Interview: Michael Hoffman Stops at Academy Awards With ‘The Last Station’

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CHICAGO – When the Oscar nominations were announced earlier this week one of the more unfamiliar titles was probably “The Last Station,” a historical drama nominated for Best Actress (Helen Mirren) and Best Supporting Actor (Christopher Plummer). The film has quietly been building buzz for the last few months and writer/director Michael Hoffman recently spoke to HollywoodChicago.com about it.

Plummer plays the legendary Leo Tolstoy, author of “War and Peace” and “Anna Karenina,” in the later years of his life when he denounced material things and became a social icon. As he approached his death, everyone wanted a piece of Tolstoy and his change in ideals created a divide between him and his wife Sofya, played by Mirren.

The Last Station
The Last Station
Photo credit: Sony Pictures Classics

As Hoffman says, “Sofya had this long period where she was his muse and his lover, gave him thirteen children, and wrote out “War and Peace” by hand six times and was at his side during the writing of “Anna Karenina”. And she finds herself with him waking up from this fever dream and deciding, “I’m no long interested in being Leo Tolstoy the Great Russian Writer; I’m Leo Tolstoy the Socialist Utopian Prophet. I’m renouncing my property, my family, my title.” She all of a sudden becomes invisible. Every argument, no matter what it’s about, is “How do I get my life back? How do I get the love of my life back?””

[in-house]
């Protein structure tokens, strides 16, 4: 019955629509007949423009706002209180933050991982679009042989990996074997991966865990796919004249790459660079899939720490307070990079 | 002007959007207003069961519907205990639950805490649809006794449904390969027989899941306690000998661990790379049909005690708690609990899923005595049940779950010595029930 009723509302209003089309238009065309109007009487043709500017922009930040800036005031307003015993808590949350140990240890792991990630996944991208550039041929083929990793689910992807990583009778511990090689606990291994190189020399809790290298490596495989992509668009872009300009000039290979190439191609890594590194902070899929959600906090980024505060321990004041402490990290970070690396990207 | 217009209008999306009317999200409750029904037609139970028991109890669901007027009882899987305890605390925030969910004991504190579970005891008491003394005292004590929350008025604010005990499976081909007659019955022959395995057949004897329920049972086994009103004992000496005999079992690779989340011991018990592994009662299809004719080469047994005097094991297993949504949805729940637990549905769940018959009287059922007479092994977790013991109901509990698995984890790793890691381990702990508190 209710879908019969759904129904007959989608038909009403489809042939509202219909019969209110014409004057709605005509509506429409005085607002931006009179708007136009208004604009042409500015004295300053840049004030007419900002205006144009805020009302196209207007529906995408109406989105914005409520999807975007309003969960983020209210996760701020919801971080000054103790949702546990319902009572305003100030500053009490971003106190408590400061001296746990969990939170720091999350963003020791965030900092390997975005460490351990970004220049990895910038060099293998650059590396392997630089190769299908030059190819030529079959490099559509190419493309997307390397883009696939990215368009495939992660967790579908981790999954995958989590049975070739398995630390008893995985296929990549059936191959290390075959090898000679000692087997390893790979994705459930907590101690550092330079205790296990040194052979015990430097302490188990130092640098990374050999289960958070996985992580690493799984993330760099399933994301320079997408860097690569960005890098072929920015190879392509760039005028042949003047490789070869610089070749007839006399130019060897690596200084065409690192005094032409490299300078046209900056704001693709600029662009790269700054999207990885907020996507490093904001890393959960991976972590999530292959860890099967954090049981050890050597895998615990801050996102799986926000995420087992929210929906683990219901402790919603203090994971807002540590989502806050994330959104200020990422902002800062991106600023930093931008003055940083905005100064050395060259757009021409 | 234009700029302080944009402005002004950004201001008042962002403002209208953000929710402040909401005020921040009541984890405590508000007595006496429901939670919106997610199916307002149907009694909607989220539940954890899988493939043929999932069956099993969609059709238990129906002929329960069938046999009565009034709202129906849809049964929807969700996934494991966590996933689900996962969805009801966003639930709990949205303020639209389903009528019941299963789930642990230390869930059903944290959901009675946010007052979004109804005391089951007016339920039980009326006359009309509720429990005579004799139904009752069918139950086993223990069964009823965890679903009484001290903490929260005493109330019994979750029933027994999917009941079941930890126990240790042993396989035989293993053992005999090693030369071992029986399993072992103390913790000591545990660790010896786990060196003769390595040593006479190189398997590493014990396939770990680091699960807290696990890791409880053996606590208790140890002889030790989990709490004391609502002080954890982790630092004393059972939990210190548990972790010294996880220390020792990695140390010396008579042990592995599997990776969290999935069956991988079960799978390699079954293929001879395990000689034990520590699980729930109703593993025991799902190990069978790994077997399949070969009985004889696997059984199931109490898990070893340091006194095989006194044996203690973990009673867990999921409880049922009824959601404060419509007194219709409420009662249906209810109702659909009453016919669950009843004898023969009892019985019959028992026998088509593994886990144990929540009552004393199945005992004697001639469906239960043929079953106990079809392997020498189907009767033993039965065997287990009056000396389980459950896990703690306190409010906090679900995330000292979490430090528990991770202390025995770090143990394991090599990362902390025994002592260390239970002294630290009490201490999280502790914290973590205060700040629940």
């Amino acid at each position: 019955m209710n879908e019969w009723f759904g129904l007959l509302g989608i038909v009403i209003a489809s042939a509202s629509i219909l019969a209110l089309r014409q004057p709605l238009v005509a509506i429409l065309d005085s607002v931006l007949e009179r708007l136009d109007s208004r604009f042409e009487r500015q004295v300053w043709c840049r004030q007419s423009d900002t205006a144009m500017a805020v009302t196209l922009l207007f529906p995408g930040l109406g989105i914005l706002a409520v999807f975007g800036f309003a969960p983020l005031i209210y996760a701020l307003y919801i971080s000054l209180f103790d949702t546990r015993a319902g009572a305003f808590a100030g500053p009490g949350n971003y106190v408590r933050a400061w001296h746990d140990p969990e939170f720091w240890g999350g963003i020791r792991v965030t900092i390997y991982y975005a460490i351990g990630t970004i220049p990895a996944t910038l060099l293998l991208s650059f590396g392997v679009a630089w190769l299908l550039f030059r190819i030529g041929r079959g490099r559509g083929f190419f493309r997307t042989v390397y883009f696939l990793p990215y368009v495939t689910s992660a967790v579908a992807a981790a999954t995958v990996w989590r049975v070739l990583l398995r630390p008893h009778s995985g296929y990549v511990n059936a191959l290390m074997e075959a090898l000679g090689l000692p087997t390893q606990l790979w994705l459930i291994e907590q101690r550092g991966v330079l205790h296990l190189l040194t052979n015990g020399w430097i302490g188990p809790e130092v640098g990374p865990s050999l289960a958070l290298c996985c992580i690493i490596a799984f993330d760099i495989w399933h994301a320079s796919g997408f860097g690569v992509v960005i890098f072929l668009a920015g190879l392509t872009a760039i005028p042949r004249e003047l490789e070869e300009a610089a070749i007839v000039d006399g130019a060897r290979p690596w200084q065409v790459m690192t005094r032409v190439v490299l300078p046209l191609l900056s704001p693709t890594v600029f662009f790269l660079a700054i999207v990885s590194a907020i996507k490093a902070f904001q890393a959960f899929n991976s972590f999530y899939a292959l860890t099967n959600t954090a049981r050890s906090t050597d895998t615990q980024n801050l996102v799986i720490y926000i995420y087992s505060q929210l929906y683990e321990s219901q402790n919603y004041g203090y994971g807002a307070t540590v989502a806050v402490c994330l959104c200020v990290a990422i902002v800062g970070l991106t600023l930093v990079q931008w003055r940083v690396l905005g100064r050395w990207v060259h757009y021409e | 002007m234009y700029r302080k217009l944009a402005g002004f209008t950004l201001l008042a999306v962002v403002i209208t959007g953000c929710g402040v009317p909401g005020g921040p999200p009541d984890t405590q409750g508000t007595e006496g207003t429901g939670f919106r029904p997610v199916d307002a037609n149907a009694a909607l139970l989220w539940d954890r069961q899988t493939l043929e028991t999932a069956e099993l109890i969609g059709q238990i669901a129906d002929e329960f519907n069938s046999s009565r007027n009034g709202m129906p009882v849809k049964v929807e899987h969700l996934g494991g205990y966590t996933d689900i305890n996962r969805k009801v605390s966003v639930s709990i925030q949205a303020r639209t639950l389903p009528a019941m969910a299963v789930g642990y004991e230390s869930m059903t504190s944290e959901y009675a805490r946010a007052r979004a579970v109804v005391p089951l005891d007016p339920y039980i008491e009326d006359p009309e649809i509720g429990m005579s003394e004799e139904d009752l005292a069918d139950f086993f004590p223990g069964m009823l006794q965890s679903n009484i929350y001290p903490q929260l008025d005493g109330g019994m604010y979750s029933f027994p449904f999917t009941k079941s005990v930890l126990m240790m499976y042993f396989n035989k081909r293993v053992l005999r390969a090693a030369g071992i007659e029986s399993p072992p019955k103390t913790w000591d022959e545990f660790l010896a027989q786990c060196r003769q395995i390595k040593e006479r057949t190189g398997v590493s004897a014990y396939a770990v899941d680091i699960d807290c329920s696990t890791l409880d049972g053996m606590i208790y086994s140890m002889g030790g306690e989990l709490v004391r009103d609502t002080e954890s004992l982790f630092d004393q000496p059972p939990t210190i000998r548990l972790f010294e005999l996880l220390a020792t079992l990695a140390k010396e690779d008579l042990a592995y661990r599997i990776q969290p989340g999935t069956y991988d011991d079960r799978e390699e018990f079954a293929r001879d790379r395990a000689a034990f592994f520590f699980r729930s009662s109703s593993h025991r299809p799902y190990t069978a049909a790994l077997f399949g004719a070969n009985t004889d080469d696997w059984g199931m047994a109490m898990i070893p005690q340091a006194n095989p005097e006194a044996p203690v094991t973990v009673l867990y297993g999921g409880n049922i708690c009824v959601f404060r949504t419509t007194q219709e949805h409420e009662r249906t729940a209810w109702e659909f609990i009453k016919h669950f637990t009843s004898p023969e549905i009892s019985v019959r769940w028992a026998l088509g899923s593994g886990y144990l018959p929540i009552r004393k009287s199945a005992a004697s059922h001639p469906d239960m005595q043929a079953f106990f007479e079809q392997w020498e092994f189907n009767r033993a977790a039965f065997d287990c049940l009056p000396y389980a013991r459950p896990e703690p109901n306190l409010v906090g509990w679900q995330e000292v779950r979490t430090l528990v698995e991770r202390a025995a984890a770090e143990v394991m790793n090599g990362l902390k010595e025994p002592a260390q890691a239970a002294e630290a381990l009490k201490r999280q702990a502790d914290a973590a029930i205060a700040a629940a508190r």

The Last Station
The Last Station
Photo credit: Sony Pictures Classics

That personal drama is the “subtext” of a film about a country and really a world on the verge of revolution (the Russian Revolution would happen seven years later and the ideals of passive resistance preached by Tolstoy would influence Gandhi). Hoffman used his own marital history to inform the human drama of the story.

“It took being married for twelve years and re-reading the book for a second time [on which his film is based] to really kind of see the way in which I could make a film about the tragic comedy of marriage,” says Hoffman. “That really intrigued me. When I first met my wife I had a love at first sight experience. What ran through my head were two things: The party is over and this is the work of the rest of my life. That line where Sofya says to Tolstoy, “Why did you expect it to be easy? You’re the work of my life and I’m the work of yours.” I sort of see marriage as being a kind of work that re-forms who we are.”

The film clearly plays with themes of both marriage and following a leader or prophet in that, in both cases, one wants to impress and get the affection of another. As Hoffman says, “That’s the great difficulty of truly being married. Rilka has this thing where he says truly loving another person is the most difficult task that a human being has. The reason that he gives is that it’s almost impossible to believe that another person’s priorities are of equal value to our own. That’s really basically where most problems come from. I’m convinced that the things I need to get done are what needs to get done and my wife is convinced of the same thing. And those things can come into conflict and the first instinct is not to say, “Oh, you’re right, let me step aside.”

The Last Station
The Last Station
Photo credit: Sony Pictures Classics